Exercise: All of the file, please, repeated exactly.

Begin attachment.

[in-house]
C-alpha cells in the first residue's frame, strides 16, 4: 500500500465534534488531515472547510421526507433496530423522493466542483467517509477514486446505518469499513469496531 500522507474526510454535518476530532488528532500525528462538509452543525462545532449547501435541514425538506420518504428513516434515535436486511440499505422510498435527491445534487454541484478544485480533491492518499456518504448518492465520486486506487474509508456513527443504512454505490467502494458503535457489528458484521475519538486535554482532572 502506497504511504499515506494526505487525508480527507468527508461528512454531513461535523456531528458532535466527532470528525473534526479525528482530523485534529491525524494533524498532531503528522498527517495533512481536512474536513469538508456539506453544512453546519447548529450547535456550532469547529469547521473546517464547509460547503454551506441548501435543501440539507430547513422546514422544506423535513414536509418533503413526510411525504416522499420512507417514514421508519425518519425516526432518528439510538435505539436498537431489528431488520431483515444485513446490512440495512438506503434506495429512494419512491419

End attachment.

[in-house]
C-alpha cells in the first residue's frame, strides 16, 4: 500500500465534534488531515472547510421526507433496530423522493466542483467517509477514486446505518469499513469496531 500522507474526510454535518476530532488528532500525528462538509452543525462545532449547501435541514425538506420518504428513516434515535436486511440499505422510498435527491445534487454541484478544485480533491492518499456518504448518492465520486486506487474509508456513527443504512454505490467502494458503535457489528458484521475519538486535554482532572 502506497504511504499515506494526505487525508480527507468527508461528512454531513461535523456531528458532535466527532470528525473534526479525528482530523485534529491525524494533524498532531503528522498527517495533512481536512474536513469538508456539506453544512453546519447548529450547535456550532469547529469547521473546517464547509460547503454551506441548501435543501440539507430547513422546514422544506423535513414536509418533503413526510411525504416522499420512507417514514421508519425518519425516526432518528439510538435505539436498537431489528431488520431483515444485513446490512440495512438506503434506495429512494419512491419